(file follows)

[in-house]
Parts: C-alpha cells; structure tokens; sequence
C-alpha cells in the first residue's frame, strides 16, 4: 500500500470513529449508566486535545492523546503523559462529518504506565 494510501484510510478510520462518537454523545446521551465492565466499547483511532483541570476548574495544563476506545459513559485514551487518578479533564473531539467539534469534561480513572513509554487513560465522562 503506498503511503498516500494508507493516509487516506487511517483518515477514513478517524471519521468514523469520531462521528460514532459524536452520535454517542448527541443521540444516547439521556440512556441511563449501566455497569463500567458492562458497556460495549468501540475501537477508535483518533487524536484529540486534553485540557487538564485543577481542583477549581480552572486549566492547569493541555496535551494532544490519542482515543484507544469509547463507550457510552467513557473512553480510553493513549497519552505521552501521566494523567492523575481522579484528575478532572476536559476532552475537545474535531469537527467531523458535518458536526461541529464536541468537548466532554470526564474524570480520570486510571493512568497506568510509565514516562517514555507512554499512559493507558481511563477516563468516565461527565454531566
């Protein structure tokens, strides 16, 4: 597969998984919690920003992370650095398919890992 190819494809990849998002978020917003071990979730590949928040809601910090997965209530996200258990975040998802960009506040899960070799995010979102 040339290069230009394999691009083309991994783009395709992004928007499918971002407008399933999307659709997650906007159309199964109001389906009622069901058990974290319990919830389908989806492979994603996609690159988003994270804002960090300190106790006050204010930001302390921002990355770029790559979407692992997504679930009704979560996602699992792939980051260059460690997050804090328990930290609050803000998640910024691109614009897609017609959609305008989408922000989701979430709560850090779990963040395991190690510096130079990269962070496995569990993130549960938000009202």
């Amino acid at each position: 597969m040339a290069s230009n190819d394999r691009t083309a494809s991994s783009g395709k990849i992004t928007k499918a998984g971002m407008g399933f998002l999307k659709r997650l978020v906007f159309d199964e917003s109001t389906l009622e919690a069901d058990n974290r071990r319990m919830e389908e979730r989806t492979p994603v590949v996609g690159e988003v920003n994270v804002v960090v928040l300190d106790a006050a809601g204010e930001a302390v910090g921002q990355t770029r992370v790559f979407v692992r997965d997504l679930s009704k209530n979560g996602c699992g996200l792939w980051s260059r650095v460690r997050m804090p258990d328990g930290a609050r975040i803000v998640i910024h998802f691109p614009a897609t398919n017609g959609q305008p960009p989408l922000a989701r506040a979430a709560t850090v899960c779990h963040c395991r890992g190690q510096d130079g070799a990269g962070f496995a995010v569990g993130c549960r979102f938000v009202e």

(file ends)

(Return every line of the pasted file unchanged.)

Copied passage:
[in-house]
Parts: C-alpha cells; structure tokens; sequence
C-alpha cells in the first residue's frame, strides 16, 4: 500500500470513529449508566486535545492523546503523559462529518504506565 494510501484510510478510520462518537454523545446521551465492565466499547483511532483541570476548574495544563476506545459513559485514551487518578479533564473531539467539534469534561480513572513509554487513560465522562 503506498503511503498516500494508507493516509487516506487511517483518515477514513478517524471519521468514523469520531462521528460514532459524536452520535454517542448527541443521540444516547439521556440512556441511563449501566455497569463500567458492562458497556460495549468501540475501537477508535483518533487524536484529540486534553485540557487538564485543577481542583477549581480552572486549566492547569493541555496535551494532544490519542482515543484507544469509547463507550457510552467513557473512553480510553493513549497519552505521552501521566494523567492523575481522579484528575478532572476536559476532552475537545474535531469537527467531523458535518458536526461541529464536541468537548466532554470526564474524570480520570486510571493512568497506568510509565514516562517514555507512554499512559493507558481511563477516563468516565461527565454531566
């Protein structure tokens, strides 16, 4: 597969998984919690920003992370650095398919890992 190819494809990849998002978020917003071990979730590949928040809601910090997965209530996200258990975040998802960009506040899960070799995010979102 040339290069230009394999691009083309991994783009395709992004928007499918971002407008399933999307659709997650906007159309199964109001389906009622069901058990974290319990919830389908989806492979994603996609690159988003994270804002960090300190106790006050204010930001302390921002990355770029790559979407692992997504679930009704979560996602699992792939980051260059460690997050804090328990930290609050803000998640910024691109614009897609017609959609305008989408922000989701979430709560850090779990963040395991190690510096130079990269962070496995569990993130549960938000009202």
């Amino acid at each position: 597969m040339a290069s230009n190819d394999r691009t083309a494809s991994s783009g395709k990849i992004t928007k499918a998984g971002m407008g399933f998002l999307k659709r997650l978020v906007f159309d199964e917003s109001t389906l009622e919690a069901d058990n974290r071990r319990m919830e389908e979730r989806t492979p994603v590949v996609g690159e988003v920003n994270v804002v960090v928040l300190d106790a006050a809601g204010e930001a302390v910090g921002q990355t770029r992370v790559f979407v692992r997965d997504l679930s009704k209530n979560g996602c699992g996200l792939w980051s260059r650095v460690r997050m804090p258990d328990g930290a609050r975040i803000v998640i910024h998802f691109p614009a897609t398919n017609g959609q305008p960009p989408l922000a989701r506040a979430a709560t850090v899960c779990h963040c395991r890992g190690q510096d130079g070799a990269g962070f496995a995010v569990g993130c549960r979102f938000v009202e």